An entrepreneurial ecosystem, as defined by the Kauffman Foundation, is defined as “people and the culture of trust and collaboration that allows them to interact successfully.” A productive entrepreneurial ecosystem permits the accelerated flow of “talent, information, and resources” to entrepreneurs at all stages of growth. An entrepreneurial ecosystem also harnesses the ability to bolster the local and national economy. Powerful entrepreneurial ecosystems create jobs and attract and retain people.
Important to the process of building an entrepreneurial ecosystem is uncovering resources and initiatives already taking place to support entrepreneurs and connecting these entities to bolster and spur innovation
In entrepreneurial ecosystem building, no one community stands alone.
No single city, organization or entity has enough resources and expertise to provide all the support that an entrepreneur requires. Instead, we need to all work together, as a region, to fully enable our startups and small businesses to achieve the highest level of success.
What could this process of entrepreneurial ecosystem building look like in southeastern Minnesota? The first step is to examine what supporting resources we have in our region, understand what initiatives are working, and connect the dots across this portion of the state.
A few weeks ago, I had the honor of attending a southeastern Minnesota entrepreneurial ecosystem building summit, organized by the Minnesota Department of Employment and Economic Development and the University of Minnesota Extension. The purpose: to connect conversations about entrepreneurship taking place across the region and to raise awareness of innovation efforts occurring in our various communities.
This gathering included representation from across southeastern Minnesota including the Austin Startup Factory, a fifty-two-week educational partnership program between Austin Community Growth Ventures and Iowa State University; the Albert Lea Tiger Cage, a brand new, three-phase entrepreneurial startup competition; and Garage Cowork, a coworking space opening in October to keep talent in Winona, Minnesota and to cultivate a culture of entrepreneurship in that community.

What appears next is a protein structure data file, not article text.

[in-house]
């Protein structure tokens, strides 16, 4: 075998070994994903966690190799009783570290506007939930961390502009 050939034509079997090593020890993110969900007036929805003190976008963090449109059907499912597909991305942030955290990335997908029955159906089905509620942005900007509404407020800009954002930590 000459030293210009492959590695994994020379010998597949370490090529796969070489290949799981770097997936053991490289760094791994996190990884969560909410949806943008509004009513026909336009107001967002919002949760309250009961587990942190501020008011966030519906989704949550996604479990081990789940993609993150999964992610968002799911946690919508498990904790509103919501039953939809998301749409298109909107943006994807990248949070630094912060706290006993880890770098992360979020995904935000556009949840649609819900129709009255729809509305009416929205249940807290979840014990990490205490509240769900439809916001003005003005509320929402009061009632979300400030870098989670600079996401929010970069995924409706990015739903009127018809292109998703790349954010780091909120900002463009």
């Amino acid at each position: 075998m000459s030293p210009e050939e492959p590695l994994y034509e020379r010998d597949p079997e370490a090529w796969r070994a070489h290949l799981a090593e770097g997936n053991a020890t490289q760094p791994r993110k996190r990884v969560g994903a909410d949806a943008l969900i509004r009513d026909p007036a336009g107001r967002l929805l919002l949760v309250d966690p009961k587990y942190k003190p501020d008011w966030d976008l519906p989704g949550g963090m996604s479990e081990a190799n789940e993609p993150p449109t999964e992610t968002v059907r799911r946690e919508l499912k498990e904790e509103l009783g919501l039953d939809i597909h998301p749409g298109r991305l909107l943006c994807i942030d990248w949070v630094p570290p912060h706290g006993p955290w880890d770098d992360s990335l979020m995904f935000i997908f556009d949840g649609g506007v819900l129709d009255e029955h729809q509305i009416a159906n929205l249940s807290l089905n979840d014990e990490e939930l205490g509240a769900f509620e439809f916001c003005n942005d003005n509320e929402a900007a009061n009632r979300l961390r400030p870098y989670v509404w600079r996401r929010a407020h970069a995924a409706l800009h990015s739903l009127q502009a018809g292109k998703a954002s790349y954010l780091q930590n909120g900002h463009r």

To start connecting these various pieces across the region and building infrastructure that works for our entrepreneurs, we should examine lessons learned from other communities. We have a great example locally with Forge North.
Forge North is a “movement of entrepreneurs, investors, collaborators, and allies from all industries working together to grow Minnesota’s entrepreneurial ecosystem.” This organization is an initiative of Greater MSP, an economic development authority focused on the sixteen counties of the Twin Cities metro area, which has had recent increased statewide and national focus.
Forge North serves as a neutral convening organization to bridge multiple different parts of the entrepreneurial ecosystem together in a larger “network of networks” to spur and support entrepreneurial initiatives and to sustain that entrepreneurial ecosystem.
What has worked best, Forge North Manager Meg Steuer explained, are community-based grassroots efforts where the entrepreneurs feel that their voices are being heard.
“It’s really about people. It’s about the people we support and how do we involve them in this work to truly create a system that benefits its entrepreneurs,” she said.
Based on all of these thoughts, here are eight suggestions of how we can begin to build a robust entrepreneurial ecosystem in southeastern Minnesota.
1. Just show up.
2. Trust and support each other.
3. Let your actions speak louder than your words.
4. Take risks and help others who want to do the same.
5. Include everyone who wants to participate.
6. Encourage and uplift those who have failed.
7. Let the entrepreneurs lead.
8. Be patient.